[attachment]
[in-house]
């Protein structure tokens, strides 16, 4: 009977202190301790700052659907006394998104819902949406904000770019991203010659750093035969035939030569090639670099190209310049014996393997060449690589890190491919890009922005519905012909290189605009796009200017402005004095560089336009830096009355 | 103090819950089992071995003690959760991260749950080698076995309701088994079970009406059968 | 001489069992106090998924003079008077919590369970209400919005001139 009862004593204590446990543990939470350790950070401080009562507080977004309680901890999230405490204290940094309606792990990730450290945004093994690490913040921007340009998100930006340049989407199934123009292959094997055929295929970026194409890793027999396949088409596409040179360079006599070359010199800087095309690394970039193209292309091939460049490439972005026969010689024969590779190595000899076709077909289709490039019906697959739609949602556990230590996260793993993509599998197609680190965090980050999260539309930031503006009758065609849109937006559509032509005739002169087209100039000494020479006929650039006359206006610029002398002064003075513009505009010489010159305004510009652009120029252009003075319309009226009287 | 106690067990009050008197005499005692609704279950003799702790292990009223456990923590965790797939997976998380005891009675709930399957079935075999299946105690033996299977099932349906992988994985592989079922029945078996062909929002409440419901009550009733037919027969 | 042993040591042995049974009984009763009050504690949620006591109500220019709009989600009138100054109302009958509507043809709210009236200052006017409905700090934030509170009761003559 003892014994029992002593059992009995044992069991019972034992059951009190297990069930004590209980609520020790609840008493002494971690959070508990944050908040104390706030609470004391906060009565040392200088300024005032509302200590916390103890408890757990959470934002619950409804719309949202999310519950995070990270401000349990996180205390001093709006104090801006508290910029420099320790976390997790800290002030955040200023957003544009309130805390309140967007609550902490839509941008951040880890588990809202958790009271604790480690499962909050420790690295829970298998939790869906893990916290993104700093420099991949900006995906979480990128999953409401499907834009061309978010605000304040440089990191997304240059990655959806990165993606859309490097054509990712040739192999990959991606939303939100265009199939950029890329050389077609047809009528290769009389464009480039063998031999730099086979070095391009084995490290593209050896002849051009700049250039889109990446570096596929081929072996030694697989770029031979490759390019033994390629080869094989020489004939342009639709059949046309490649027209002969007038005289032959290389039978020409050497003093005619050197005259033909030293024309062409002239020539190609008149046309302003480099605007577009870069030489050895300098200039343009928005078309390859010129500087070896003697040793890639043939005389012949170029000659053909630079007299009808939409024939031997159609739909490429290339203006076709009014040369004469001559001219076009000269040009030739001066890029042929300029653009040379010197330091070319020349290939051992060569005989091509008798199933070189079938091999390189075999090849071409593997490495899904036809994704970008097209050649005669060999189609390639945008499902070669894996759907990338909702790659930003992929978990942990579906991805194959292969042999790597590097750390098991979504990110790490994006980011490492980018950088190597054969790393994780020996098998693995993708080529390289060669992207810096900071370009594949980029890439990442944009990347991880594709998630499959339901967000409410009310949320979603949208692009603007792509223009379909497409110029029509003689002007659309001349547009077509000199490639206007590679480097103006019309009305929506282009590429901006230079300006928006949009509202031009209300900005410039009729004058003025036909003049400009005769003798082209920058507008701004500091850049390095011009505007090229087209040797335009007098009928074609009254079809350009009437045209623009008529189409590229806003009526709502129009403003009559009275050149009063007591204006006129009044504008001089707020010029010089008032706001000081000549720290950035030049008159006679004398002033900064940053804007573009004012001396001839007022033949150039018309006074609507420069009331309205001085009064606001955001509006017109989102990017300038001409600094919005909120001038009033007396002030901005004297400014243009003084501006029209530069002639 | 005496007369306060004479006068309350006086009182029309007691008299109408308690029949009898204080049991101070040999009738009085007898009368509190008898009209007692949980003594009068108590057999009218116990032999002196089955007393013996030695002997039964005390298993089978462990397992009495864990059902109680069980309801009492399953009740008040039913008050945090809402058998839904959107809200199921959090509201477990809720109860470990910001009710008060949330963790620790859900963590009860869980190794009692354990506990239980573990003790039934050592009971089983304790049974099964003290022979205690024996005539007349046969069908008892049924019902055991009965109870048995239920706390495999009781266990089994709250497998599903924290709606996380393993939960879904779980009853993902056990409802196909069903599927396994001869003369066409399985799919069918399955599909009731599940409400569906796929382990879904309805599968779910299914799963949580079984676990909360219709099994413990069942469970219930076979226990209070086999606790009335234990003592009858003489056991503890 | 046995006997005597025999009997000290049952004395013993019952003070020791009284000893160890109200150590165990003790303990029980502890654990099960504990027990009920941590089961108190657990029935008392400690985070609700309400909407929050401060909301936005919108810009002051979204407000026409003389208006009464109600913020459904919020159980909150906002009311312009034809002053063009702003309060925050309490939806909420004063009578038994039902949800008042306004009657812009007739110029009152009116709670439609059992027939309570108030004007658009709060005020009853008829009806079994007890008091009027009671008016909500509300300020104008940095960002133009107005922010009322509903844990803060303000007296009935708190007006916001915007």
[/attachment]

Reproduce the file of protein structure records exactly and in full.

[in-house]
């Protein structure tokens, strides 16, 4: 009977202190301790700052659907006394998104819902949406904000770019991203010659750093035969035939030569090639670099190209310049014996393997060449690589890190491919890009922005519905012909290189605009796009200017402005004095560089336009830096009355 | 103090819950089992071995003690959760991260749950080698076995309701088994079970009406059968 | 001489069992106090998924003079008077919590369970209400919005001139 009862004593204590446990543990939470350790950070401080009562507080977004309680901890999230405490204290940094309606792990990730450290945004093994690490913040921007340009998100930006340049989407199934123009292959094997055929295929970026194409890793027999396949088409596409040179360079006599070359010199800087095309690394970039193209292309091939460049490439972005026969010689024969590779190595000899076709077909289709490039019906697959739609949602556990230590996260793993993509599998197609680190965090980050999260539309930031503006009758065609849109937006559509032509005739002169087209100039000494020479006929650039006359206006610029002398002064003075513009505009010489010159305004510009652009120029252009003075319309009226009287 | 106690067990009050008197005499005692609704279950003799702790292990009223456990923590965790797939997976998380005891009675709930399957079935075999299946105690033996299977099932349906992988994985592989079922029945078996062909929002409440419901009550009733037919027969 | 042993040591042995049974009984009763009050504690949620006591109500220019709009989600009138100054109302009958509507043809709210009236200052006017409905700090934030509170009761003559 003892014994029992002593059992009995044992069991019972034992059951009190297990069930004590209980609520020790609840008493002494971690959070508990944050908040104390706030609470004391906060009565040392200088300024005032509302200590916390103890408890757990959470934002619950409804719309949202999310519950995070990270401000349990996180205390001093709006104090801006508290910029420099320790976390997790800290002030955040200023957003544009309130805390309140967007609550902490839509941008951040880890588990809202958790009271604790480690499962909050420790690295829970298998939790869906893990916290993104700093420099991949900006995906979480990128999953409401499907834009061309978010605000304040440089990191997304240059990655959806990165993606859309490097054509990712040739192999990959991606939303939100265009199939950029890329050389077609047809009528290769009389464009480039063998031999730099086979070095391009084995490290593209050896002849051009700049250039889109990446570096596929081929072996030694697989770029031979490759390019033994390629080869094989020489004939342009639709059949046309490649027209002969007038005289032959290389039978020409050497003093005619050197005259033909030293024309062409002239020539190609008149046309302003480099605007577009870069030489050895300098200039343009928005078309390859010129500087070896003697040793890639043939005389012949170029000659053909630079007299009808939409024939031997159609739909490429290339203006076709009014040369004469001559001219076009000269040009030739001066890029042929300029653009040379010197330091070319020349290939051992060569005989091509008798199933070189079938091999390189075999090849071409593997490495899904036809994704970008097209050649005669060999189609390639945008499902070669894996759907990338909702790659930003992929978990942990579906991805194959292969042999790597590097750390098991979504990110790490994006980011490492980018950088190597054969790393994780020996098998693995993708080529390289060669992207810096900071370009594949980029890439990442944009990347991880594709998630499959339901967000409410009310949320979603949208692009603007792509223009379909497409110029029509003689002007659309001349547009077509000199490639206007590679480097103006019309009305929506282009590429901006230079300006928006949009509202031009209300900005410039009729004058003025036909003049400009005769003798082209920058507008701004500091850049390095011009505007090229087209040797335009007098009928074609009254079809350009009437045209623009008529189409590229806003009526709502129009403003009559009275050149009063007591204006006129009044504008001089707020010029010089008032706001000081000549720290950035030049008159006679004398002033900064940053804007573009004012001396001839007022033949150039018309006074609507420069009331309205001085009064606001955001509006017109989102990017300038001409600094919005909120001038009033007396002030901005004297400014243009003084501006029209530069002639 | 005496007369306060004479006068309350006086009182029309007691008299109408308690029949009898204080049991101070040999009738009085007898009368509190008898009209007692949980003594009068108590057999009218116990032999002196089955007393013996030695002997039964005390298993089978462990397992009495864990059902109680069980309801009492399953009740008040039913008050945090809402058998839904959107809200199921959090509201477990809720109860470990910001009710008060949330963790620790859900963590009860869980190794009692354990506990239980573990003790039934050592009971089983304790049974099964003290022979205690024996005539007349046969069908008892049924019902055991009965109870048995239920706390495999009781266990089994709250497998599903924290709606996380393993939960879904779980009853993902056990409802196909069903599927396994001869003369066409399985799919069918399955599909009731599940409400569906796929382990879904309805599968779910299914799963949580079984676990909360219709099994413990069942469970219930076979226990209070086999606790009335234990003592009858003489056991503890 | 046995006997005597025999009997000290049952004395013993019952003070020791009284000893160890109200150590165990003790303990029980502890654990099960504990027990009920941590089961108190657990029935008392400690985070609700309400909407929050401060909301936005919108810009002051979204407000026409003389208006009464109600913020459904919020159980909150906002009311312009034809002053063009702003309060925050309490939806909420004063009578038994039902949800008042306004009657812009007739110029009152009116709670439609059992027939309570108030004007658009709060005020009853008829009806079994007890008091009027009671008016909500509300300020104008940095960002133009107005922010009322509903844990803060303000007296009935708190007006916001915007």